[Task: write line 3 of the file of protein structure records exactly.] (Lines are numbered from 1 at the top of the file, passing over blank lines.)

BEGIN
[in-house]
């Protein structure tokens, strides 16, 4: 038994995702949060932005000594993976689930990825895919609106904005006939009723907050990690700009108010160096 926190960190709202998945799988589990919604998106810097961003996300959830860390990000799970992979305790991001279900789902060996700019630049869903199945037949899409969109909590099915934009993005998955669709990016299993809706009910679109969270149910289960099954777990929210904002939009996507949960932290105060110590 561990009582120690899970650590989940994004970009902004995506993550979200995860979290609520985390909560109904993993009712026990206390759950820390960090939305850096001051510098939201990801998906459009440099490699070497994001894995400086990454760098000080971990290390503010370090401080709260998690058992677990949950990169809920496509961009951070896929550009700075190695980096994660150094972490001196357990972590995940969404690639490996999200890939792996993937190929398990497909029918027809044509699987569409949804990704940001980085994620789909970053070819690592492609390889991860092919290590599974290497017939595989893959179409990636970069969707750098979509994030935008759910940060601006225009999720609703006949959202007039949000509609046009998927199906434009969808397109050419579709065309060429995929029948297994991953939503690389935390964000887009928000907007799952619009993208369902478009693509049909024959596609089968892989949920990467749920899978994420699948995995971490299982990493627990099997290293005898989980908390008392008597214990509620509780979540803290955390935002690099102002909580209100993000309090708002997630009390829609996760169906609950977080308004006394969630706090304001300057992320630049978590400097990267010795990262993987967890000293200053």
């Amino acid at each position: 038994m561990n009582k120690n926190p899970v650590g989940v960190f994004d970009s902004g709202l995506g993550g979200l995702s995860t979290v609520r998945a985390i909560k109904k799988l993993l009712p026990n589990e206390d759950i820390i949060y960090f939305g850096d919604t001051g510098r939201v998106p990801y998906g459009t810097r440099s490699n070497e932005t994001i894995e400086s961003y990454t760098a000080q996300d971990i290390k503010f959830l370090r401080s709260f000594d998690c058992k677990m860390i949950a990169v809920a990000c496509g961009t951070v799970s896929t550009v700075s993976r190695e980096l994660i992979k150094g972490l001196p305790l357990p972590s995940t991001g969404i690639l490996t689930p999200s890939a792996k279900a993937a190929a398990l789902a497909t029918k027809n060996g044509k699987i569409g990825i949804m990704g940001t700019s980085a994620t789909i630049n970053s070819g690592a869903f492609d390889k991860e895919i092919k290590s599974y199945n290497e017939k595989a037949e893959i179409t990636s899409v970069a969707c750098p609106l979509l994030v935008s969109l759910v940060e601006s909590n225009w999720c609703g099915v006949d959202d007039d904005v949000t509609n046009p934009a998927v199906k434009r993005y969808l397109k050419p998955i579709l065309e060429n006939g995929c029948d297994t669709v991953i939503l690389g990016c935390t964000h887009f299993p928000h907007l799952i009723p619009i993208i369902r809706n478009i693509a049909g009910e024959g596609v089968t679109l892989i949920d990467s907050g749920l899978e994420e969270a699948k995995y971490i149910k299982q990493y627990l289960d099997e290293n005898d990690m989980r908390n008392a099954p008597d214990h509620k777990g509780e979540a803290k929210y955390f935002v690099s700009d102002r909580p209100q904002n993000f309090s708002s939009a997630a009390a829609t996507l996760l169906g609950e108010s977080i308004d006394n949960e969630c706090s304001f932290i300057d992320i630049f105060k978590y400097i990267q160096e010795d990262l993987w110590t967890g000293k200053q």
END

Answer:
């Amino acid at each position: 038994m561990n009582k120690n926190p899970v650590g989940v960190f994004d970009s902004g709202l995506g993550g979200l995702s995860t979290v609520r998945a985390i909560k109904k799988l993993l009712p026990n589990e206390d759950i820390i949060y960090f939305g850096d919604t001051g510098r939201v998106p990801y998906g459009t810097r440099s490699n070497e932005t994001i894995e400086s961003y990454t760098a000080q996300d971990i290390k503010f959830l370090r401080s709260f000594d998690c058992k677990m860390i949950a990169v809920a990000c496509g961009t951070v799970s896929t550009v700075s993976r190695e980096l994660i992979k150094g972490l001196p305790l357990p972590s995940t991001g969404i690639l490996t689930p999200s890939a792996k279900a993937a190929a398990l789902a497909t029918k027809n060996g044509k699987i569409g990825i949804m990704g940001t700019s980085a994620t789909i630049n970053s070819g690592a869903f492609d390889k991860e895919i092919k290590s599974y199945n290497e017939k595989a037949e893959i179409t990636s899409v970069a969707c750098p609106l979509l994030v935008s969109l759910v940060e601006s909590n225009w999720c609703g099915v006949d959202d007039d904005v949000t509609n046009p934009a998927v199906k434009r993005y969808l397109k050419p998955i579709l065309e060429n006939g995929c029948d297994t669709v991953i939503l690389g990016c935390t964000h887009f299993p928000h907007l799952i009723p619009i993208i369902r809706n478009i693509a049909g009910e024959g596609v089968t679109l892989i949920d990467s907050g749920l899978e994420e969270a699948k995995y971490i149910k299982q990493y627990l289960d099997e290293n005898d990690m989980r908390n008392a099954p008597d214990h509620k777990g509780e979540a803290k929210y955390f935002v690099s700009d102002r909580p209100q904002n993000f309090s708002s939009a997630a009390a829609t996507l996760l169906g609950e108010s977080i308004d006394n949960e969630c706090s304001f932290i300057d992320i630049f105060k978590y400097i990267q160096e010795d990262l993987w110590t967890g000293k200053q």